Predicting the whims and quirks of Emmy voters isn't that hard. (For proof, see Exhibit A here. If that guy can do it, anyone can.) Still, Thursday's nominations produced a fair share of surprises and undoubtedly bruised a few egos. What's the fallout? And what might be in store when the television academy hands out the awards Sept. 22?
Let's sweep through the six main categories while pondering an upside-down universe where those crazy cutups from "American Horror Story: Asylum" can win 17 nominations but zombie-fighting members of "The Walking Dead" can manage but one. (Yay for the makeup team!)
"Game of Thrones"
"House of Cards"
The fallout: Emmy voters continue to demonstrate their limited generosity toward genre programming, passing over "The Walking Dead" and "Orphan Black." A case could be made that if FX's "The Americans" arrived with even half the hype that greeted "House of Cards," it would have found its way into the winner's circle. And don't get us started on the exclusion of FX's other stellar drama, "Justified." Its story arc was tighter and smarter than half the shows nominated here. It shouldn't be penalized just because it doesn't wear its artistic ambitions on its sleeve.
The future: With no nominations for writing, it would appear that "Mad Men" won't regain its top drama throne this year. A case could be made for any one of the five other shows winning this race, which feels more wide-open than it has in years. Might the long-overdue "Breaking Bad" finally ascend to the top?
Bryan Cranston, "Breaking Bad"
Hugh Bonneville, "Downton Abbey"
Damian Lewis, "Homeland"
Kevin Spacey, "House of Cards"
Jon Hamm, "Mad Men"
Jeff Daniels, "The Newsroom"
The fallout: Movie stars Spacey and Daniels make their series Emmy debuts, knocking out Steve Buscemi ("Boardwalk Empire") and "Dexter's" Michael C. Hall, who saw his streak of five consecutive nominations come to an end. (And not a moment too soon.) Neither nod came as a surprise; really, it was just a question whether it'd be Buscemi or Bonneville left out of the race.
The future: Lewis took the Emmy last year but may be hard-pressed to repeat in a category that Cranston once dominated — and may well own again. Then again, something tells us newcomer Spacey, who clearly had the time of his life playing "Cards'" calculating congressman, will win.
Vera Farmiga, "Bates Motel"
Michelle Dockery, "Downton Abbey"
Claire Danes, "Homeland"
Robin Wright, "House of Cards"
Elisabeth Moss, "Mad Men"
Connie Britton, "Nashville"
Kerry Washington, "Scandal"
The fallout: In a category where a tie (or two) produced seven nominees, the omission of nine-time nominee Julianna Margulies was (to use a word that gets bandied about way too much in these types of things, but in this case is indeed applicable) shocking. And if Margulies ("The Good Wife") was going to get snubbed, we would have guessed that "The Americans'" Keri Russell (that accent!) or "Orphan Black's" Tatiana Maslany (that multiplicity!) would have made it in before Britton. However you slice it, the many possibilities point to how competitive this once-starved category has become.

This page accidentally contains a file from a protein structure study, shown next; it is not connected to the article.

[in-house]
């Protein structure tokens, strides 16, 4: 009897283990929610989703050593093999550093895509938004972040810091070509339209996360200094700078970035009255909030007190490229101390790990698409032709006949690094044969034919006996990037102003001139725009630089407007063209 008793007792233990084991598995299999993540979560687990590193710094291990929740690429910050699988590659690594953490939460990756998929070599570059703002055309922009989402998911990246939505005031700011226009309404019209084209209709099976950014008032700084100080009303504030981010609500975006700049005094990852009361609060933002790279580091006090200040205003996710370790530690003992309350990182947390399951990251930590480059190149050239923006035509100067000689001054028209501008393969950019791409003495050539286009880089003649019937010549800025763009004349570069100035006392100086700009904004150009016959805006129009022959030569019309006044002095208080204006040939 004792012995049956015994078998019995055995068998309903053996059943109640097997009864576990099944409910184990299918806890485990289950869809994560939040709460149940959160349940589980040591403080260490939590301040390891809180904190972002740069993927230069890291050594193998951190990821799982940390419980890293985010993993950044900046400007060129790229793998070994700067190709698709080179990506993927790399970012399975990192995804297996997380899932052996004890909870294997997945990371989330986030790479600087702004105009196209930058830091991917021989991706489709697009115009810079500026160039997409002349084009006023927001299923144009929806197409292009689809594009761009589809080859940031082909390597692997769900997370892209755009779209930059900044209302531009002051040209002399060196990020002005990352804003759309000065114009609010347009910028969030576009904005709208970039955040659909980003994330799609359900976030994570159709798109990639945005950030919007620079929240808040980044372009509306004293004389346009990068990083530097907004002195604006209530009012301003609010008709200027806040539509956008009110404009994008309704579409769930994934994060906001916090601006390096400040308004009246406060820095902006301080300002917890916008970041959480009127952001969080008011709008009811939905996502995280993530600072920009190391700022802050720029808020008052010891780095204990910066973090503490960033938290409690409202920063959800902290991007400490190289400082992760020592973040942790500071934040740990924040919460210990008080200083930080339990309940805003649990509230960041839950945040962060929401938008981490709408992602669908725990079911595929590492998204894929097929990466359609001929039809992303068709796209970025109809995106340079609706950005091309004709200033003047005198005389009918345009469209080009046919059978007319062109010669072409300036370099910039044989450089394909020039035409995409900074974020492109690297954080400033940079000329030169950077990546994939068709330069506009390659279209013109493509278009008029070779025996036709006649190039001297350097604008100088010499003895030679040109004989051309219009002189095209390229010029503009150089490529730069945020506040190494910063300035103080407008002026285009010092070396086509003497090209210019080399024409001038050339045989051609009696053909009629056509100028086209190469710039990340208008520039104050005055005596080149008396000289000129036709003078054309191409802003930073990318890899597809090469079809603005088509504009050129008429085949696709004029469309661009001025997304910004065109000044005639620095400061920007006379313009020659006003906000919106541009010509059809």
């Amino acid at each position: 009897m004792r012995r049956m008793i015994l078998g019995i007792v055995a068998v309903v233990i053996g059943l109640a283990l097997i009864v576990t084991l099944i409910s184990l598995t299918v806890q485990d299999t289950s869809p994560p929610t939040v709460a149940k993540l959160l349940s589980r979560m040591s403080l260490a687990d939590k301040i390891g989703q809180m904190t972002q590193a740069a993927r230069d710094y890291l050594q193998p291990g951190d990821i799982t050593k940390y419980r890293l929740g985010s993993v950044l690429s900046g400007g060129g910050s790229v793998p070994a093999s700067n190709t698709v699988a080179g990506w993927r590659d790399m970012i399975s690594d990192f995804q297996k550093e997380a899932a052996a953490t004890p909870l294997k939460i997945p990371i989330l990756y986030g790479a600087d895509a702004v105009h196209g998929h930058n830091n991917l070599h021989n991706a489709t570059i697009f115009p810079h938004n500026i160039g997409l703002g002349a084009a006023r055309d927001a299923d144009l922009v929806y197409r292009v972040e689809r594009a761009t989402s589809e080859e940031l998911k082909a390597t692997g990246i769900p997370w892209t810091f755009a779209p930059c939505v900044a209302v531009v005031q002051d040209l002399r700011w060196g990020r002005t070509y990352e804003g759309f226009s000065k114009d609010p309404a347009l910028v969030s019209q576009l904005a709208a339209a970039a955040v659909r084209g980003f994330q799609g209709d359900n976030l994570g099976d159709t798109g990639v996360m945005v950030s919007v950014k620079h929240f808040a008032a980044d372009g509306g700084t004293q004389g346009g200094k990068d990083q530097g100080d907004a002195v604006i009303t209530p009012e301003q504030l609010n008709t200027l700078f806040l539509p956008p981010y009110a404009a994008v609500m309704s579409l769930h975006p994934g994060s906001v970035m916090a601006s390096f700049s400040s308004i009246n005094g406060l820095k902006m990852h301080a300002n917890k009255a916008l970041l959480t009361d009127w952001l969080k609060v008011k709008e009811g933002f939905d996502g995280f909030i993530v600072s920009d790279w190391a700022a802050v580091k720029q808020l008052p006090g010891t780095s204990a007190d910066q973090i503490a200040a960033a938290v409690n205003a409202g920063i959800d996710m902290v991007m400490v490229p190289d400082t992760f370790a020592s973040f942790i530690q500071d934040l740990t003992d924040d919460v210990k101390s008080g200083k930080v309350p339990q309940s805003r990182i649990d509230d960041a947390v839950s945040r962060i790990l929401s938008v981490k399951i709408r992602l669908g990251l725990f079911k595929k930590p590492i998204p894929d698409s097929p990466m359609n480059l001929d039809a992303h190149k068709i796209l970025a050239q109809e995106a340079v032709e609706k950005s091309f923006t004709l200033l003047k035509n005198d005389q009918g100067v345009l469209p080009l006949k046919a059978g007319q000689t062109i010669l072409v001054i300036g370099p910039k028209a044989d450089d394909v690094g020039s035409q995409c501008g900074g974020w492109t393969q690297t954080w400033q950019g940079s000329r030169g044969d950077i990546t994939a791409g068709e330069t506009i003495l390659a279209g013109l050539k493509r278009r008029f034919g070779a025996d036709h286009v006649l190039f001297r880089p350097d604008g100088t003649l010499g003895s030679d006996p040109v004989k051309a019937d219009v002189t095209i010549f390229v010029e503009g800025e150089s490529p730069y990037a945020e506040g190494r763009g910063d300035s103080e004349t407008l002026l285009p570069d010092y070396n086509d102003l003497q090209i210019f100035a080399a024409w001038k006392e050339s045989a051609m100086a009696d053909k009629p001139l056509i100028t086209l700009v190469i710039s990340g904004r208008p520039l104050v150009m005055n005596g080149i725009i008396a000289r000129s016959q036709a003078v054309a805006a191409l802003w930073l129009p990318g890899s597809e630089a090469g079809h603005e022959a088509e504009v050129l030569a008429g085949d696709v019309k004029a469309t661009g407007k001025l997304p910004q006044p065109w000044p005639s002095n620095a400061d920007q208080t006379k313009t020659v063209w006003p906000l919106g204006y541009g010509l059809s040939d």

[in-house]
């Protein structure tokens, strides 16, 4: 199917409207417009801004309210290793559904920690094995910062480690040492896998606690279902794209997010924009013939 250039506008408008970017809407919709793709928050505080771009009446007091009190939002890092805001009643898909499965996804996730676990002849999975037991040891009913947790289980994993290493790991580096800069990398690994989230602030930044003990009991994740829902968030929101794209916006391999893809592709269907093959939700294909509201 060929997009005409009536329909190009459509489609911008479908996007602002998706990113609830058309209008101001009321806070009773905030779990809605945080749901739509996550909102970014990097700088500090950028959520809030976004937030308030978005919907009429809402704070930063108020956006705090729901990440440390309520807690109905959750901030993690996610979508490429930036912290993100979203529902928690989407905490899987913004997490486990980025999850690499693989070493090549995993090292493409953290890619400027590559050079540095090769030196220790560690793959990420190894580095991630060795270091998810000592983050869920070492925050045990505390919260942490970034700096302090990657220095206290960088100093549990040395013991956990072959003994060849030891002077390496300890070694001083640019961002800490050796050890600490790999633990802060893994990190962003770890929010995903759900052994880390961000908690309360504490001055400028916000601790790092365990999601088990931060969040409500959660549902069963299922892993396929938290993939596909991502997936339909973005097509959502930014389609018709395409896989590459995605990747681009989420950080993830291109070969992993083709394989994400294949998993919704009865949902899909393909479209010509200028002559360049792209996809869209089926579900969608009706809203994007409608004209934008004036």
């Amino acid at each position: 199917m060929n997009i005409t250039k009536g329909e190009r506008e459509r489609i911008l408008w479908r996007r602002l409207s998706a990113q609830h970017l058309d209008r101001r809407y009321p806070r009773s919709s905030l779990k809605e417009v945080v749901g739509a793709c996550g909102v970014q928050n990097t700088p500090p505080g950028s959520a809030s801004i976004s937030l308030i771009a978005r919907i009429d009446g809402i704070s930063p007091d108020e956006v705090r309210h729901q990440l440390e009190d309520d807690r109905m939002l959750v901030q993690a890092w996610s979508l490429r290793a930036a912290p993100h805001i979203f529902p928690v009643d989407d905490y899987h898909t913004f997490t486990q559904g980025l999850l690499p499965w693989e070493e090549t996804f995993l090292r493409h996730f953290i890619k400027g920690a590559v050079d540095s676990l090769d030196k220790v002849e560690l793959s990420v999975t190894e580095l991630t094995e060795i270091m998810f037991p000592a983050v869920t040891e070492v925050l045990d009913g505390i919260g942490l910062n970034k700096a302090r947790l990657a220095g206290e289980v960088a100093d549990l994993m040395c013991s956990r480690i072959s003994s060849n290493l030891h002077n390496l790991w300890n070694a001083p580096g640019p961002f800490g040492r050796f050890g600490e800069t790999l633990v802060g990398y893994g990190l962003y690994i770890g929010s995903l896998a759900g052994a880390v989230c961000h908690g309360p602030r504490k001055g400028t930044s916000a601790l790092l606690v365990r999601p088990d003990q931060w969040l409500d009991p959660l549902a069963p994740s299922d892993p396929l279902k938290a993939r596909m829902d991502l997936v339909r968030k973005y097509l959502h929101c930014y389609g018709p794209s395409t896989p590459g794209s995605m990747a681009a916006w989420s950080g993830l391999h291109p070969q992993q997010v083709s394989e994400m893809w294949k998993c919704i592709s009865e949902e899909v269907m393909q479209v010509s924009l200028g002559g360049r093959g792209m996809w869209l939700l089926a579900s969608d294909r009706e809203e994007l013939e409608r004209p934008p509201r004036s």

The future: Washington's nomination won the headlines. Is "Scandal" too soapy for some voters? Perhaps. But this feels like a performance with unstoppable Emmy momentum.
"The Big Bang Theory"
The fallout: There was really no way voters would be able to digest and appreciate the intricate construction of the long-awaited "Arrested Development" relaunch in the brief window between its Memorial Day weekend debut and Emmy balloting. Frankly, even if the show had premiered earlier, it probably still wouldn't have been nominated because of the distance between what fans had envisioned and what creator Mitch Hurwitz delivered.
The future: Is "Modern Family" vulnerable to lose for once? Yes. Is there one nominated comedy that can win enough voters on its own to pull off that upset? Iffy, though with six nominations, "Louie" clearly has some serious admirers.
Alec Baldwin, "30 Rock"
Jason Bateman, "Arrested Development"
Matt LeBlanc, "Episodes"
Don Cheadle, "House of Lies"
Louis C.K., "Louie"
Jim Parsons, "The Big Bang Theory"
The fallout: Apparently, enough voters believed that giving Jon Cryer the Emmy in this category (for surviving Charlie Sheen?) last year was reward enough.
The future: Baldwin won for "30 Rock" in 2008 and 2009, followed by Parsons in 2010 and 2011. Then it was Cryer's turn. Will voters return to either of the past winners or go with a new face — say, C.K? We're guessing Parsons' wide appeal will carry the day.
Tina Fey, "30 Rock"
Laura Dern, "Enlightened"
Lena Dunham, "Girls"
Edie Falco, "Nurse Jackie"
Amy Poehler, "Parks and Recreation"
Julia Louis-Dreyfus, "Veep"
The fallout: Voters apparently tired of "New Girl" Zooey Deschanel faster than we would have guessed. Was it that iPhone commercial? Let's ask Siri while we wait for the tomato soup to be delivered.
The future: The last 10 winners in this category have failed to repeat. That said, Louis-Dreyfus was even better this season on "Veep," funny and frail and absolutely charming. Fey, nominated for "30 Rock's" farewell season, might be the only candidate with a shot at besting her.
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